Lobster fishermen in southwest Nova Scotia protested at several Department of Fisheries and Oceans offices on Thursday, demanding rules be enforced around licences that allow Indigenous communities to fish out of season for food, social and ceremonial purposes.
The department says it is illegal to sell or buy anything caught under those licences, but some non-Indigenous commercial fishermen in the area say they believe the lobsters are being sold.
"They're not eating them. We know it, we can see it. They can't eat that many," said one fisherman from Digby Neck who asked to remain anonymous for fear of retaliation.
"This summer, there's been no one checking them, no surveillance from our government. There's not just four or five boats out doing their food fishing, there's 23 boats right in our little area right where we've got to try and do a commercial fishery after they've cleaned it up."
The lobster grounds off southwest Nova Scotia are some of the most lucrative in the country. The commercial season for the zones that run from Digby to Halifax ended in May and will reopen again the last Monday in November.
About 100 lobster fishermen gathered at the DFO office in Digby on Thursday. Matthew Theriault, a lobster fisherman, said he's also witnessed lobsters being caught and sold in the area.
"Our main concern is the conservation of our lobster stocks, and that's the reason why we do close for six months of the season to let the lobsters do what they need to do and reproduce," he said.
"[I'm hoping] DFO can come up with some answers for the fishermen, because that's all we're looking for is answers. Everybody's frustrated, nobody seems to know how to answer our questions, so that's what we're looking for."
DFO's top official in the area denied Thursday the department is not doing any enforcement. David Whorley, the area director for southwest Nova Scotia, said the rights-based fishery is different from commercial fishing.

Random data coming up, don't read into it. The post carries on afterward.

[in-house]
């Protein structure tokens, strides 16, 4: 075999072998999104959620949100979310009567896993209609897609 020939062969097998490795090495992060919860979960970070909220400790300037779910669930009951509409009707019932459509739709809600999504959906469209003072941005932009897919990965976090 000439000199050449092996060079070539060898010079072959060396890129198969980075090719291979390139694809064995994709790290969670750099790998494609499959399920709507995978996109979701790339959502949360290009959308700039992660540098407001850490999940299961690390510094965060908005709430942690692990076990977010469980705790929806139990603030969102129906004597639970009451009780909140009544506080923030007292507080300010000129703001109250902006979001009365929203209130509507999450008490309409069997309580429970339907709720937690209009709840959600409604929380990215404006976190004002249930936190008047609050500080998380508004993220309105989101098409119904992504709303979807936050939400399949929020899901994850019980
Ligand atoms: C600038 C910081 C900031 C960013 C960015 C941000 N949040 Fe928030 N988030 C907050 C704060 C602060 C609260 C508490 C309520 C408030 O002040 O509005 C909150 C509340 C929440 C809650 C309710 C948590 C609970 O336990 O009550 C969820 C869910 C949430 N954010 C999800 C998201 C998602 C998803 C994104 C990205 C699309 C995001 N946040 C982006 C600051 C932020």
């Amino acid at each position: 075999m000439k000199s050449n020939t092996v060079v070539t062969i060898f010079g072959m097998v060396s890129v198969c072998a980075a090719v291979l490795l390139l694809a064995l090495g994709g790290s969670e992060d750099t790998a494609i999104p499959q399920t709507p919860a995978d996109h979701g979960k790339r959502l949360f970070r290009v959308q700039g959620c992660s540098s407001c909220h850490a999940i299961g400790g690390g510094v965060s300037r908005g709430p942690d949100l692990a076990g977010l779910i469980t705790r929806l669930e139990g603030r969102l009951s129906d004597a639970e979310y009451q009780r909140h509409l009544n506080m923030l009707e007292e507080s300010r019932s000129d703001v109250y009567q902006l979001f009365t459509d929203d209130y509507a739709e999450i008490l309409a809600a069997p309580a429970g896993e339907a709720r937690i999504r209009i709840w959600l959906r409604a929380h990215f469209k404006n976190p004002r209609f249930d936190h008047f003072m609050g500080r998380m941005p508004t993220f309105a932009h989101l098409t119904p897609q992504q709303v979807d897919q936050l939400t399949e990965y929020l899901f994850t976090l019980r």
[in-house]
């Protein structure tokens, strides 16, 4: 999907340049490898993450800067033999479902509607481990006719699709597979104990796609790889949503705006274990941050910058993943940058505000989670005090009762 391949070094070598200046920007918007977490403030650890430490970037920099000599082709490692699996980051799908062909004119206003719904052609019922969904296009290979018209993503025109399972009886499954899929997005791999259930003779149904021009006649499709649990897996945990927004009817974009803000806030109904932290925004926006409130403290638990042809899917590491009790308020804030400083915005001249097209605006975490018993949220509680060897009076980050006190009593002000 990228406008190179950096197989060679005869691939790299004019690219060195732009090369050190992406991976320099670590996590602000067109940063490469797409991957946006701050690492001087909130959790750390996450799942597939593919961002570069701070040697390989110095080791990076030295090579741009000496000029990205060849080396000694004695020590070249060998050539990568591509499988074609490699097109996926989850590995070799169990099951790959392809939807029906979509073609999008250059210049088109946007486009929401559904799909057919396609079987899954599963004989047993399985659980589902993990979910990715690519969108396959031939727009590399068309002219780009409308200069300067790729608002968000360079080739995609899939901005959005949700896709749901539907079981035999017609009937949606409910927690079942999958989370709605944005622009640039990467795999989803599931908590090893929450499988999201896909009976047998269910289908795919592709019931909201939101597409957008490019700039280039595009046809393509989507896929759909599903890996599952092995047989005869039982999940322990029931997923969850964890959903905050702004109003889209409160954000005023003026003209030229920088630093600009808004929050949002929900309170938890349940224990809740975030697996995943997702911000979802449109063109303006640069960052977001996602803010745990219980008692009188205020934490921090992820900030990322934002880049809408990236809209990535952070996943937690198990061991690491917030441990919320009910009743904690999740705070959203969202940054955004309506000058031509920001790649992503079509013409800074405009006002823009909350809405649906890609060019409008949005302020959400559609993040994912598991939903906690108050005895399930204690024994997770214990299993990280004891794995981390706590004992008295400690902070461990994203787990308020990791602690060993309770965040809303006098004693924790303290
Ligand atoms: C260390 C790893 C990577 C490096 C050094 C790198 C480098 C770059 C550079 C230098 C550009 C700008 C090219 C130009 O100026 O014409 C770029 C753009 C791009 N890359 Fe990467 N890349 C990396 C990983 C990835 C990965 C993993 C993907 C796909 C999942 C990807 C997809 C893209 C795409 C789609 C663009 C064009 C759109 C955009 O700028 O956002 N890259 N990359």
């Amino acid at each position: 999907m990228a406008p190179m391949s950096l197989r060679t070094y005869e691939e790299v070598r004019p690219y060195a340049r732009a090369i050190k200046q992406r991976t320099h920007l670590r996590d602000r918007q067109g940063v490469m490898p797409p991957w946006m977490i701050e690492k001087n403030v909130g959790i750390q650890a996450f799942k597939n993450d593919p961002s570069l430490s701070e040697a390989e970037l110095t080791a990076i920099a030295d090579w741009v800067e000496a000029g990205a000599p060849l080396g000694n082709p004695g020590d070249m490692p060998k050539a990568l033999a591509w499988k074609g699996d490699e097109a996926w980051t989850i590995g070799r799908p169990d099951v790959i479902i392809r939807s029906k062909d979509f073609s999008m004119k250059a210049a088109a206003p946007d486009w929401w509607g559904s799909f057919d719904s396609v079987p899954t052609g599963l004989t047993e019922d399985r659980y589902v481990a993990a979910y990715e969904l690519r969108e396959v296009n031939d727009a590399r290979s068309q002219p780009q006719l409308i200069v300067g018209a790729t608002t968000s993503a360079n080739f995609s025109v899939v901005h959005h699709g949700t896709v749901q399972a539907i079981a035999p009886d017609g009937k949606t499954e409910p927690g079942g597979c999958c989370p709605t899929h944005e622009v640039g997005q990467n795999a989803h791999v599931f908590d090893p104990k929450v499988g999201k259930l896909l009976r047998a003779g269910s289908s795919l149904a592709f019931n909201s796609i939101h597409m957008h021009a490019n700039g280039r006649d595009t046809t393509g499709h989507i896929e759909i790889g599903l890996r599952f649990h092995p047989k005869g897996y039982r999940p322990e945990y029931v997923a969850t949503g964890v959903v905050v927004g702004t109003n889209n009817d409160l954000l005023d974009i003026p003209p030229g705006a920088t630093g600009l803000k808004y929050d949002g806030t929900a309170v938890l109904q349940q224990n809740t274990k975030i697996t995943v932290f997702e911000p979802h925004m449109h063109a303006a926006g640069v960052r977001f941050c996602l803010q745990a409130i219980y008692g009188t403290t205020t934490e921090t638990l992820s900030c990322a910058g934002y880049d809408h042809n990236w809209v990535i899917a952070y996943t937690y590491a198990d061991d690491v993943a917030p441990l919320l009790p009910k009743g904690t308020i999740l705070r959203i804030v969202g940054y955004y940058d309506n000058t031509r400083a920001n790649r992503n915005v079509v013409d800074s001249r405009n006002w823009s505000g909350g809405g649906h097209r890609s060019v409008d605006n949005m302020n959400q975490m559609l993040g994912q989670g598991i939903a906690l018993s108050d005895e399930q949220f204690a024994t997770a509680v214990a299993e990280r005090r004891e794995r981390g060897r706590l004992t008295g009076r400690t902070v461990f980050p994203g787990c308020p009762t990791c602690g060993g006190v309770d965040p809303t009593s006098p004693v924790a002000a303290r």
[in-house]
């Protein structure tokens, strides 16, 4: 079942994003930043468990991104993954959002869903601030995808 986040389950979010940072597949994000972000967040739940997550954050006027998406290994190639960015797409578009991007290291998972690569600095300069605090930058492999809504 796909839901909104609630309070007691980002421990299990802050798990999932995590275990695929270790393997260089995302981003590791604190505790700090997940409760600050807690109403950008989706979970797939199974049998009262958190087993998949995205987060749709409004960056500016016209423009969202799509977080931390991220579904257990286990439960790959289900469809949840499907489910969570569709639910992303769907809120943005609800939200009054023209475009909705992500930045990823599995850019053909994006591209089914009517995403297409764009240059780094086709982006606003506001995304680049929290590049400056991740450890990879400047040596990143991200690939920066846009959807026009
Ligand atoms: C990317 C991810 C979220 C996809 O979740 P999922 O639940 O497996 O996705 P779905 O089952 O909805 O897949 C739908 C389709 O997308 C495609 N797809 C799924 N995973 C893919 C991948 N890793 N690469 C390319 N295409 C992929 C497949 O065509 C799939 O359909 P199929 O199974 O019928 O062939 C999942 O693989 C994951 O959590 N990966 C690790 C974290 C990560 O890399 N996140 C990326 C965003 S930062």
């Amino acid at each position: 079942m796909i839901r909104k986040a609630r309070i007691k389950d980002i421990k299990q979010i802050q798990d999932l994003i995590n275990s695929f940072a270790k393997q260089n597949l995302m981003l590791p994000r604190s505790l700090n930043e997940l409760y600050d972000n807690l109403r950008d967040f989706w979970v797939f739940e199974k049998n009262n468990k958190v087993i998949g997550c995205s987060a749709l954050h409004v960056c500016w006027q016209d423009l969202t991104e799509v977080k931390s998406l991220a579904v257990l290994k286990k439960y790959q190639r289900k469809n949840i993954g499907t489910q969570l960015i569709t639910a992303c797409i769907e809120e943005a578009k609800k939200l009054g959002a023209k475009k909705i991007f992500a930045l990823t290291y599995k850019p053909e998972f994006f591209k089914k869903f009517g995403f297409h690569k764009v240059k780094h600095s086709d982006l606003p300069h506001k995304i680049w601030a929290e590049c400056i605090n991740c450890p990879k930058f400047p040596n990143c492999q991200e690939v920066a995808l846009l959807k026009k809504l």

He said there are no more than 100 First Nations vessels fishing under the food, social and ceremonial fishery in the area, compared to 1,600 commercial licences.
"The number of vessels involved are small and given where the stock is for lobsters, the stock has been very healthy. There are no concerns about conservation," Whorley said.
The conservation and protection sector of DFO has received complaints and are responding accordingly, he said.
"There have been seizures of gear, seizures of catch this year and investigations are ongoing."
Whorley also said each community has different regulations for how much can be fished at a time.
"I think that part of this is driven by misperceptions and some of it fuelled by social media, which has accelerated, I think, some of that misinformation," he said.
"I hope one of the things that comes out of today's events, through discussions at the various DFO facilities and people that are there on site, is that we can get some better information out."
First Nations people can also apply for a commercial communal fishing licence. This licence, Whorley said, adheres to the same season opening and closing dates as the regular commercial fishery. The fish caught can be sold for profit.
Chief Mike Sack of Sipekne'katik First Nation said he's seen no evidence of any laws being brokern.
"If our people are going to fish and exercise their right to a moderate livelihood, I support that 100 per cent," he said. "I'm not even sure people are selling them. That's just speculation brought about by the local fishermen in the area."
Sack said he hopes the issue will be resolved quickly and that non-Indigenous fishermen will educate themselves.
"I'm very proud of our people. They've been taking the high road," he said. "They're just trying to fish, that's all they're trying to do."With files from Paul Palmeter and Maritime Noon